WASHINGTON -- When the history is written, I suspect the brutal budget battle transfixing the nation will be seen as much more than a spectacular partisan showdown. Careful historians will, I think, cast it as a symbolic turning point for post-World War II institutions -- mainly the welfare state and the consumer credit complex -- that depended on strong economic growth that has now, sadly, gone missing. The story behind the story is that prolonged slow growth threatens historic changes to our political and social order.
Economic growth is a wondrous potion. It encourages lending because borrowers can repay from rising incomes. It supports bigger government because a growing economy expands the tax base and makes modest deficits bearable. Despite recessions, it buoys public optimism because people are getting ahead. The presumption of strong economic growth supported the spirit and organizational structures of postwar America.
Everyday life was transformed. Credit cards, home equity loans, 30-year mortgages, student loans and long-term auto loans (more than 2 years) became common. In 1955, household debt was 49 percent of Americans' disposable income; by 2007, it was 137 percent. Government moved from the military-industrial complex to the welfare state. In 1955, defense spending was 62 percent of federal outlays, and spending on "human resources" (the welfare state) was 22 percent. By 2012, the figures were reversed; welfare was 66 percent, defense 19 percent. Medicare, Medicaid, food stamps, Pell grants and Social Security's disability program are all postwar creations.
Slow economic growth now imperils this postwar order. Credit standards have tightened, and more Americans are leery of borrowing. Government spending -- boosted by an aging population eligible for Social Security and Medicare -- has outrun our willingness to be taxed. The mismatch is the basic cause of "structural" budget deficits and, by extension, today's strife over the debt ceiling and the government "shutdown."
The temptation is to think that stronger economic growth will ultimately rescue us and make choices easier.
This is economic growth's appeal. It provides the extra income to buy more of what we want. We explain the weak economy as the hangover from the financial crisis and the Great Recession. Their legacy of caution and pessimism will, with time, dissipate. The economy will strengthen. This is plausible.
But it's equally plausible that slow growth will persist. We rebel at the notion. As economist Stephen D. King writes in his book "When the Money Runs Out -- The End of Western Affluence":
"Our societies are not geared for a world of very low growth. Our attachment to the Enlightenment idea of ongoing progress -- a reflection of persistent postwar economic success -- has left us with little knowledge or understanding of worlds in which rising prosperity is no longer guaranteed."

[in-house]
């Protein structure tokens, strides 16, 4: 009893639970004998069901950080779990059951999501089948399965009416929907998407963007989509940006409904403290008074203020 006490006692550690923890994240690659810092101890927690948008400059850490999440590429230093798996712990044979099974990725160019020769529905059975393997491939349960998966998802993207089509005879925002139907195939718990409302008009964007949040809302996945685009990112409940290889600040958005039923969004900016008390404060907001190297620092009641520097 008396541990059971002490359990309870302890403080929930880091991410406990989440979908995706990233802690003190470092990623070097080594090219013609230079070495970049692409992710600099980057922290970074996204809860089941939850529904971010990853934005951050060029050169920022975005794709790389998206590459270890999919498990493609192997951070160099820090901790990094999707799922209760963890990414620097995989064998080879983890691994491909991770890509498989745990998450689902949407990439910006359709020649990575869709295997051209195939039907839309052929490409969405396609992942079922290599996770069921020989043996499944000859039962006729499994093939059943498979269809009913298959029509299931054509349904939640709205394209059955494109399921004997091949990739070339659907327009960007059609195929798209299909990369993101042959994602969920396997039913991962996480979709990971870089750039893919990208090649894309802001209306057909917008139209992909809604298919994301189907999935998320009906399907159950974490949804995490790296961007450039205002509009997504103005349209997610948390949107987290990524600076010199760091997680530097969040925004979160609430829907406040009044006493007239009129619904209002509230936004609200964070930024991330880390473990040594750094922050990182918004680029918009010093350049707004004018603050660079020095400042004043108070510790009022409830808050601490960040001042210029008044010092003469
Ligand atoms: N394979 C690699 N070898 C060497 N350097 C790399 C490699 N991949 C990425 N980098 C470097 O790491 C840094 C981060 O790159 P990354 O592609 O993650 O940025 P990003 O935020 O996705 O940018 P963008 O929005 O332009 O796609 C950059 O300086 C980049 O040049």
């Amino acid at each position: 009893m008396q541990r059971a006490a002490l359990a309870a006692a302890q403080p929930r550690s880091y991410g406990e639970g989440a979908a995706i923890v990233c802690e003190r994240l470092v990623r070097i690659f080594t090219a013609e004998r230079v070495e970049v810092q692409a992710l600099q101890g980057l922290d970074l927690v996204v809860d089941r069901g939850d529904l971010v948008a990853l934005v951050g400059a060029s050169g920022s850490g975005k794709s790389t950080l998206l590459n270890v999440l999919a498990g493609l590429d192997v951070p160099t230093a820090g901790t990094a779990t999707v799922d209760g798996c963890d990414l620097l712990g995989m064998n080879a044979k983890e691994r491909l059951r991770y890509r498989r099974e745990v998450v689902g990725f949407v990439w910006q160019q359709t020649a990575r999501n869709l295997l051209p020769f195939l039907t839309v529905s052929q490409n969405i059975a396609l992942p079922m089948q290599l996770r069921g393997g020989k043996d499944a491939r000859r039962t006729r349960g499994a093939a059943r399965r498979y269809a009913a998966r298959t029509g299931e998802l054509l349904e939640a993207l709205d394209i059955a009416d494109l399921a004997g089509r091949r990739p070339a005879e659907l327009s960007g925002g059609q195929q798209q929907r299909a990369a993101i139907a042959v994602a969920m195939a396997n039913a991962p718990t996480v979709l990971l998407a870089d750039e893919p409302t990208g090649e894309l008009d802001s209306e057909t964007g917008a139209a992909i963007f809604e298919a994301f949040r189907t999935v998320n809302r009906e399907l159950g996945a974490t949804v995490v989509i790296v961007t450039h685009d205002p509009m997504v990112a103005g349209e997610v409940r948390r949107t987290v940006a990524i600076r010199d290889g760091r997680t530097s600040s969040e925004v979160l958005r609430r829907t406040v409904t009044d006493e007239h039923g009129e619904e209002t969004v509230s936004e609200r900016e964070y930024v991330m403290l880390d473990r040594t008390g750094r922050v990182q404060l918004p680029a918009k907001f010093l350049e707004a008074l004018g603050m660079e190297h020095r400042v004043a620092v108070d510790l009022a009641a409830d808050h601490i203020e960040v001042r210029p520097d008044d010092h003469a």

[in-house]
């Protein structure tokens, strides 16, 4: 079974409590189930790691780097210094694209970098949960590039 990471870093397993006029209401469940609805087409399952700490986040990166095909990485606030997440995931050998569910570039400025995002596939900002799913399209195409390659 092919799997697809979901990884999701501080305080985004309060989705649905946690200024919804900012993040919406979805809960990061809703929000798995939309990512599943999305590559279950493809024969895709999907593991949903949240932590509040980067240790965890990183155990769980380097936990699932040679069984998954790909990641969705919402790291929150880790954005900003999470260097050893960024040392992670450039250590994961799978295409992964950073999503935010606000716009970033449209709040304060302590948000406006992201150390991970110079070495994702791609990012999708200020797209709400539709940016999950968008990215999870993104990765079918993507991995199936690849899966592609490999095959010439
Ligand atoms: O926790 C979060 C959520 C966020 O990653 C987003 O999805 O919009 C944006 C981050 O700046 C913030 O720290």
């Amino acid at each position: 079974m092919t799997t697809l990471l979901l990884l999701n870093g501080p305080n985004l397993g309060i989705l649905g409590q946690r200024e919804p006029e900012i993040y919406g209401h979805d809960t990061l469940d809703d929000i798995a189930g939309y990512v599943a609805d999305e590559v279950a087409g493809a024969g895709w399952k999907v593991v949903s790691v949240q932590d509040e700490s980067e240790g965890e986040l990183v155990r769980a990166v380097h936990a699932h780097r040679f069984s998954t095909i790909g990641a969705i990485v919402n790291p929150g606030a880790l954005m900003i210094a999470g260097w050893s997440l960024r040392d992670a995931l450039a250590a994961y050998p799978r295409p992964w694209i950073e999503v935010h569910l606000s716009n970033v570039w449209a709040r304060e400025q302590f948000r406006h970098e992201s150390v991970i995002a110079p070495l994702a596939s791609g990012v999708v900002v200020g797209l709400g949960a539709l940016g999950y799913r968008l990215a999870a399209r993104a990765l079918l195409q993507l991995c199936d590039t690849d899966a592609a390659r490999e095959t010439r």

His glum outlook is more than idle speculation. In a recent column, I noted that annual U.S. economic growth has averaged slightly more than 3 percent since 1950 but predictions of future growth cluster around 2 percent. Significantly, the forecast slowdown reflects factors that are only weakly related, if at all, to the recession, as Cato Institute economist Brink Lindsey shows in a new study.
Lindsey attributes U.S. economic growth to four factors: (a) greater labor-force participation, mainly by women; (b) better-educated workers, as reflected in increased high-school and college graduation rates; (c) more invested "capital" per worker (that's machines and computers); and (d) technological and organizational innovation. The trouble, he writes, is that "all growth components have fallen off simultaneously."
Take women's labor-force participation. From 1950 to 2000, it surged from 30.9 percent to 59.9 percent; but in 2012, it was 57.7 percent, with the falloff starting before the recession. Some older women are retiring; some younger women are staying home. High-school and college graduation rates have leveled off and, in some cases, declined. Business investment rates have also dropped. It seems that "only a surge in [innovation] can keep U.S. economic growth from faltering," writes Lindsey. But innovation, too, has weakened.
Admittedly, predictions like these aren't infallible. Actual growth could exceed expectations. Still, slow growth is more than scare talk. When adjusted for population increases, it reduces per capita income gains to 1 percent to 1.5 percent annually, Lindsey calculates. That's half to three-quarters the historical rate. The amount is small enough to be skimmed off by rising taxes, higher health insurance premiums or growing inequality. For many households, it would mean stagnation or worse.
What looms -- it's already occurred in Europe -- is a more contentious future. Economic growth serves as social glue that neutralizes other differences. Without it, economic and political competition becomes a game of musical chairs, where "one person's gain is another's loss," King writes. There's a "breakdown of trust," as expectations are continually disappointed. It's an often ugly process that is convincingly confirmed by Washington's current political firestorm.